Uhhh….for starters, it’s any wonder this guy is easily one of the best writers of our generation – this has quickly been regarded as one of the most powerful commencement addresses in history. Second, he’s not a Christian – he’s merely objective enough and insightful enough to understand what makes humanity tick – the innate need to worship something greater than self, and this colliding with our destructive desire to rule the universe.
And if David Foster Wallace is right, and St. Augustine is right, and David Brooks is right, then it would also stand to reason that we’d see additional concrete evidence of this “everyone worships, mostly incorrectly” sentiment playing out in the world around us. I believe we see exactly that.
Awhile back a ministry friend sent me an interesting article titled: “We Asked a Cultural Historian: Are Apple Stores The New Temples?” The article insightfully points out the similarities between Apple Stores and ancient worship. For instance, ancient Jewish worship had pilgrimages to the Temple in Jerusalem to 1) make sacrifices and become right with God, and 2) to praise the goodness of this God. Today, we have Apple Release Day, what the article calls “The Feast of St. Jobs”, where hoards of people line up to make a sacrifice of great money to receive the blessing of the next generation iPhone. Apple is not merely a product, either. It’s a brand that represents community, fueled by the loyalty of customers who believe they are part of a movement that is improving the world. Let us not forget that cathedrals, in their day, were actually representative of high-end technology, similar to the Great Pyramids of Giza. Cutting edge technology has seemingly always gone hand-in-hand with large scale public worship.
The author of the article offers additional similarities:
“We walk inside. It’s light and bright, and immediately in front of us, a wide staircase of opaque glass sweeps up to the second floor. This is an old, old trick. “It’s used in ziggurats, even.” It creates a space that emphasizes your smallness when you walk in. You look at something far away, and that makes your body feel like you’re entering somewhere sacred or holy. To enter that sacred space, first we have to walk up a few stone steps. They’re wide and deep, enough that you have to slow down just a bit to walk up them. Steep and narrow steps create the same effect in that they make your body feel as if something important is happening. Above, a massive skylight, stretching the length of the room, lets in the light. To the right and left are the tables with phones and watches arranged around the periphery—a clue that this is not supposed to be an individual experience. Even when you are holding the phone in your hand, you are gathered around a table with others. There are no aisles here to sequester yourself in: thanks to the open floor plan, you experience the phone together with everyone in the store.”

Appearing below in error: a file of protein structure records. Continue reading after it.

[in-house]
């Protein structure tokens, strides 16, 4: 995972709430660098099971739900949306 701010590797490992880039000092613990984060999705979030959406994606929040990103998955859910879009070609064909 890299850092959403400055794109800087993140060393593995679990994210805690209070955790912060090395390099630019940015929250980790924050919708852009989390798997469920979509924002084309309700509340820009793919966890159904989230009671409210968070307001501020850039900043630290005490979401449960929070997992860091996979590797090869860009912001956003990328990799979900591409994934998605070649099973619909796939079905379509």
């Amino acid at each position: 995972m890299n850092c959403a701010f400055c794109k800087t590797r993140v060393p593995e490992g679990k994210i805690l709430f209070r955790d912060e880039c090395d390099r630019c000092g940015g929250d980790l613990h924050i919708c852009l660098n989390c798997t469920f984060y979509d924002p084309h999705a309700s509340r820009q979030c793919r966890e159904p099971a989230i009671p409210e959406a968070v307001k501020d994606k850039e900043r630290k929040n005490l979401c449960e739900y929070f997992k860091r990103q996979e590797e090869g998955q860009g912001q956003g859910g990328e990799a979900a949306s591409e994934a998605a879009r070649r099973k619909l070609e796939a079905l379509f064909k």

The article continues with many other interesting points of comparison, but the last lines are my favorite:
“Apple seems to understand that the people who visit their store are looking for answers to questions deeper than how they should make calls or connect to the internet. On the walls of the stores, framed by the border of a screen, are pictures of planets and star systems—with these flat, luminescent, monolithic devices, they seem to promise, you can understand the entire universe.”
Apple gets it. Do you? They’re not just selling phones and watches. They’re selling community, transcendence, power, and a way to make sense of the world. That’s WORSHIP.
I’m not saying Appel is evil. I’m an Apple guy. I’m writing this on a Macbook, with my iPhone plugged in and charging, and just received a message from my wife on her iPad. The problem is never the subdued creation, but the creatures that place confidence in and offer praise to created things ahead of the Creator God.